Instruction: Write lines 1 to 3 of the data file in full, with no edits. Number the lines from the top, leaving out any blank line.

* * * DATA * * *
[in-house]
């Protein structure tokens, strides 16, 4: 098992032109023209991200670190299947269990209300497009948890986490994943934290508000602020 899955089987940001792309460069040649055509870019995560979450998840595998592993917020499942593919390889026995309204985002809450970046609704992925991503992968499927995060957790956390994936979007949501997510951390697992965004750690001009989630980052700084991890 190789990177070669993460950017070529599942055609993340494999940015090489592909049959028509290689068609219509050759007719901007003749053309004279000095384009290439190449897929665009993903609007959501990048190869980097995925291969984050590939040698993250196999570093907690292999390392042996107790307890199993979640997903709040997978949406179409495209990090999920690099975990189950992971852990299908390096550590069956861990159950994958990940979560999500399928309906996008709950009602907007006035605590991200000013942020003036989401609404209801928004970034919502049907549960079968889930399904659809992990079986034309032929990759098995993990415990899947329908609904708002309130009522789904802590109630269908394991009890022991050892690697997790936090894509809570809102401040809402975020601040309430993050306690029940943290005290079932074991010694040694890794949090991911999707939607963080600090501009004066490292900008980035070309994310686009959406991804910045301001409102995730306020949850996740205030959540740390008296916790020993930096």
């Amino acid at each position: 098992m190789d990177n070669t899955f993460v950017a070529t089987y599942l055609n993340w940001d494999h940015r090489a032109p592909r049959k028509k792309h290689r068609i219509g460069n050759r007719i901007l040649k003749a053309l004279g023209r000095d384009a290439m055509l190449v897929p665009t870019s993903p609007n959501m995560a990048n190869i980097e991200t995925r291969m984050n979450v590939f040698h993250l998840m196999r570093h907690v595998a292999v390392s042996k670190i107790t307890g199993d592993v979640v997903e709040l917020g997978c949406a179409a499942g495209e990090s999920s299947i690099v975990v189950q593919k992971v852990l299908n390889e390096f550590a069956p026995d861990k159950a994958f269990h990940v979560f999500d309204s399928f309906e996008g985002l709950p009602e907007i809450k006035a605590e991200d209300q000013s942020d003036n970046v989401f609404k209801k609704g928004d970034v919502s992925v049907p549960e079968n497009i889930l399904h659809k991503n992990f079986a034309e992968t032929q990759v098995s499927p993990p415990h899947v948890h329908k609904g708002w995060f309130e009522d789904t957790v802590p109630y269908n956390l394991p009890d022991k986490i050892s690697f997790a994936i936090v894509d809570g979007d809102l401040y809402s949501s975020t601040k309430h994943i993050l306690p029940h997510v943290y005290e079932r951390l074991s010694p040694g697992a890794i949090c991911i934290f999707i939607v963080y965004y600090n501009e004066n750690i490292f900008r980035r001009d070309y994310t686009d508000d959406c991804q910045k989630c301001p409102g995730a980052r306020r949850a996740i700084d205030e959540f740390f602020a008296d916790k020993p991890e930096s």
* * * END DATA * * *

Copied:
[in-house]
């Protein structure tokens, strides 16, 4: 098992032109023209991200670190299947269990209300497009948890986490994943934290508000602020 899955089987940001792309460069040649055509870019995560979450998840595998592993917020499942593919390889026995309204985002809450970046609704992925991503992968499927995060957790956390994936979007949501997510951390697992965004750690001009989630980052700084991890 190789990177070669993460950017070529599942055609993340494999940015090489592909049959028509290689068609219509050759007719901007003749053309004279000095384009290439190449897929665009993903609007959501990048190869980097995925291969984050590939040698993250196999570093907690292999390392042996107790307890199993979640997903709040997978949406179409495209990090999920690099975990189950992971852990299908390096550590069956861990159950994958990940979560999500399928309906996008709950009602907007006035605590991200000013942020003036989401609404209801928004970034919502049907549960079968889930399904659809992990079986034309032929990759098995993990415990899947329908609904708002309130009522789904802590109630269908394991009890022991050892690697997790936090894509809570809102401040809402975020601040309430993050306690029940943290005290079932074991010694040694890794949090991911999707939607963080600090501009004066490292900008980035070309994310686009959406991804910045301001409102995730306020949850996740205030959540740390008296916790020993930096």
């Amino acid at each position: 098992m190789d990177n070669t899955f993460v950017a070529t089987y599942l055609n993340w940001d494999h940015r090489a032109p592909r049959k028509k792309h290689r068609i219509g460069n050759r007719i901007l040649k003749a053309l004279g023209r000095d384009a290439m055509l190449v897929p665009t870019s993903p609007n959501m995560a990048n190869i980097e991200t995925r291969m984050n979450v590939f040698h993250l998840m196999r570093h907690v595998a292999v390392s042996k670190i107790t307890g199993d592993v979640v997903e709040l917020g997978c949406a179409a499942g495209e990090s999920s299947i690099v975990v189950q593919k992971v852990l299908n390889e390096f550590a069956p026995d861990k159950a994958f269990h990940v979560f999500d309204s399928f309906e996008g985002l709950p009602e907007i809450k006035a605590e991200d209300q000013s942020d003036n970046v989401f609404k209801k609704g928004d970034v919502s992925v049907p549960e079968n497009i889930l399904h659809k991503n992990f079986a034309e992968t032929q990759v098995s499927p993990p415990h899947v948890h329908k609904g708002w995060f309130e009522d789904t957790v802590p109630y269908n956390l394991p009890d022991k986490i050892s690697f997790a994936i936090v894509d809570g979007d809102l401040y809402s949501s975020t601040k309430h994943i993050l306690p029940h997510v943290y005290e079932r951390l074991s010694p040694g697992a890794i949090c991911i934290f999707i939607v963080y965004y600090n501009e004066n750690i490292f900008r980035r001009d070309y994310t686009d508000d959406c991804q910045k989630c301001p409102g995730a980052r306020r949850a996740i700084d205030e959540f740390f602020a008296d916790k020993p991890e930096s």